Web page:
ADVERTISEMENT

ADVERTISEMENT

Duluth considers next steps after parks referendum fails

The narrow defeat leaves city officials wondering how best to fund local parks.

Hartley Park
Sun shines through conifers along the cross-country ski trail at Hartley Park in Duluth.
2015 File / Duluth News Tribune
We are part of The Trust Project.

DULUTH — City leaders sought to unpack the failure of a city parks referendum and consider new strategies to fund local trails and recreational amenities Wednesday, one day after voters narrowly rejected a plan to boost local property taxes. The measure fell 203 votes short of passage, or a margin of just 0.56%.

While Mayor Emily Larson expressed her disappointment with the outcome, she said, “I am so incredibly proud of us, as a community, for asking this important question and asking it when it was needed, not when it was politically convenient.”

She said, “We are all still recovering and hurting and struggling with the effects of the pandemic and many variables that are changing how we get through our daily lives. And I do think it’s important to recognize there are a lot of people financially hurting, and this wasn’t a commitment they could make at this time. And that’s OK.”

Duluth already has a dedicated property tax that raises $2.6 million annually to support city parks and trails, but Larson announced in August her hope to change that fixed revenue stream into one that grows with the increasing value of the local property base, putting the proposal to a public referendum vote in November.

At large City Councilor Noah Hobbs said supporters of the idea were hard pressed to make the case for a tax change so swiftly.

ADVERTISEMENT

“Not having a lot of time to educate folks of this modest investment that could significantly improve parks worked against us. I also think having everything be so loud on the state and federal levels makes it really hard to really get local things through,” he said. “So, I think it was just a product of bad timing and a late start.”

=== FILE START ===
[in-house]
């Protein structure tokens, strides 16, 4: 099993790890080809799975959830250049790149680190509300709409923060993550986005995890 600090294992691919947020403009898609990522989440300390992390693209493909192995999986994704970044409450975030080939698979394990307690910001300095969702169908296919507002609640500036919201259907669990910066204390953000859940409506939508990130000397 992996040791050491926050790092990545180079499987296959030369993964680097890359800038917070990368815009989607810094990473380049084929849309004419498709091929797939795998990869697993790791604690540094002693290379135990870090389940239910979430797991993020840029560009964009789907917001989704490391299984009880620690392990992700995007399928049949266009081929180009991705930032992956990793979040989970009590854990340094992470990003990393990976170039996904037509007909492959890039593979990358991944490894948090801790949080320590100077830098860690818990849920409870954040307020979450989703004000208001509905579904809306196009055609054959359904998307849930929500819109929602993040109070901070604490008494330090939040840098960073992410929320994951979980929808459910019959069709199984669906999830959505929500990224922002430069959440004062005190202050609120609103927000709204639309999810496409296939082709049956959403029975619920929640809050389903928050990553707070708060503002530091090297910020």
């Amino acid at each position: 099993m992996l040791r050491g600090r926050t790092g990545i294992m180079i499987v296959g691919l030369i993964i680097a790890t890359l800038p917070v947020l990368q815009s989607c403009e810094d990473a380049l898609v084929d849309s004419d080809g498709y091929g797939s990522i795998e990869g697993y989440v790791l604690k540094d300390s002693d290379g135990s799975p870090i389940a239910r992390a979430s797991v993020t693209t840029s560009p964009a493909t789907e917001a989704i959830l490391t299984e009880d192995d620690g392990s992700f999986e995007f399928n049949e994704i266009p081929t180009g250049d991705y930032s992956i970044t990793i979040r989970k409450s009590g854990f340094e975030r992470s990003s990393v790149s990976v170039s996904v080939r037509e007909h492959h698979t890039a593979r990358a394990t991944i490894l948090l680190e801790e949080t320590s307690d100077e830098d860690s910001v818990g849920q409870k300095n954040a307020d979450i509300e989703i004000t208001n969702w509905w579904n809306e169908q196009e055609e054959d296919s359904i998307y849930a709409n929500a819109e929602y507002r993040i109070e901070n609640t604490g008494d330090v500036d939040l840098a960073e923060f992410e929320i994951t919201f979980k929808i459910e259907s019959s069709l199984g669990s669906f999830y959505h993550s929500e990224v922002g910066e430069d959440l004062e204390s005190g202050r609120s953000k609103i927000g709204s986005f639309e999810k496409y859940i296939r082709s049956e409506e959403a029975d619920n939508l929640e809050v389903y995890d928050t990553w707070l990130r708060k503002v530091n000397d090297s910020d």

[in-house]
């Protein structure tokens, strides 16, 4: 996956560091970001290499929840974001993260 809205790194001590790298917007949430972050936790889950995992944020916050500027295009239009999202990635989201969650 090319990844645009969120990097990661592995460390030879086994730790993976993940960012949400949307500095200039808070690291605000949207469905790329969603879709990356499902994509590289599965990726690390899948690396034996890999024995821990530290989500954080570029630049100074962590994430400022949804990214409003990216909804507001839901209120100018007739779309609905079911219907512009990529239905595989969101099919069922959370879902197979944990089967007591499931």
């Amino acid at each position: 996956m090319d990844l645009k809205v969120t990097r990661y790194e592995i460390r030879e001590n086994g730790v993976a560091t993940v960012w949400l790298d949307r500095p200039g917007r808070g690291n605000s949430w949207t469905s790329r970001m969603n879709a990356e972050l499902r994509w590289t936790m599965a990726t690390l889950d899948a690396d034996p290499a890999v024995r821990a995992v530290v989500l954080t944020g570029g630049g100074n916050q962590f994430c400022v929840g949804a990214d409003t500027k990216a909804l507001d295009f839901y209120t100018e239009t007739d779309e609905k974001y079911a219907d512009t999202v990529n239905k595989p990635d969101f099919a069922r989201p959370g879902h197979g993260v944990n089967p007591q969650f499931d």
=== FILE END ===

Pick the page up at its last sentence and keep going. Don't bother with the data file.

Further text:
Follow along with major races in the Northland

At large City Councilor Terese Tomanek also acknowledged the timing of the request was tough.

“I’m really grateful that people were willing to consider it, because this is a difficult time for folks, senior citizens and people who are on fixed budgets and people in general. There’s so much we’re unsure of — the inflation rate, the fed raising interest rates — that when people looked at their budgets, they really had to consider whether they would be able to find room for this increase,” she said.

Nevertheless, Tomanek said she remained hopeful the parks levy would be approved, especially in light of strong support the proposal received from the Duluth Area Outdoor Alliance, and the educational campaign charge led by Councilor Hobbs.

Despite the outcome, she believes the referendum has started a valuable conversation.

“Let’s continue to have our parks be a place where we’re proud and feel safe to bring our children and grandchildren,” Tomanek said.

Hobbs said he believes the referendum could well have passed with the benefit of a few more weeks additional time to educate voters, especially in light of the complicated nature of the question put to the public Tuesday.

“It doesn’t help when you have the longest question on the ballot,” he said, referring to the referendum question, riddled with confusing legalese out of necessity.

ADVERTISEMENT

Larson said the cumbersome nature of the language on the ballot made the level of support the referendum received that much more remarkable.

Despite the referendum’s recent defeat, Larson said it could be reintroduced in some form in the future. She pointed to the example of a referendum to allow sales of liquor in Duluth’s Lakeside neighborhood that passed only with the benefit of repeat votes.

“It’s not unusual to ask the same question at a different time or in a different way,” she said.

In the meantime, Tomanek said residents will need to adjust their expectations to conform with the park department’s stretched financial resources.

“It’s really hard for people to accept both principles, that we want to continue to have the services and the facilities we’ve always had, but we don’t want to pay more for them. It just doesn’t work that way,” Tomanek said. “So, there are unfortunately going to be changes.”

Larson said she hopes local stakeholders will continue to explore their options for funding Duluth’s park system.

“I still know and believe that this community loves and values their parks. So, we’re just going to keep working the problem, and the right answer will emerge. Or several right answers may emerge,” she said.

“But you don’t find that right answer and you don’t find that right landing point unless you actually start asking the honest question. And I’m so proud of this community for asking it, and for 36,000 people weighing in. That’s amazing.”

Peter Passi covers city government for the Duluth News Tribune. He joined the paper in April 2000, initially as a business reporter but has worked a number of beats through the years.
What To Read Next
The festival embraces all things cold, like ice carousels and sledding, but also hot air balloon rides and the coronation of pet royalty.
Mushers begin leaving the starting line Sunday at 10 a.m.
Members Only
The viral social media posts claiming it's "the largest island in the largest lake on the largest island in the largest lake in the world" are wrong.
Bygones is researched and written by David Ouse, retired reference librarian from the Duluth Public Library. He can be contacted at djouse49@gmail.com.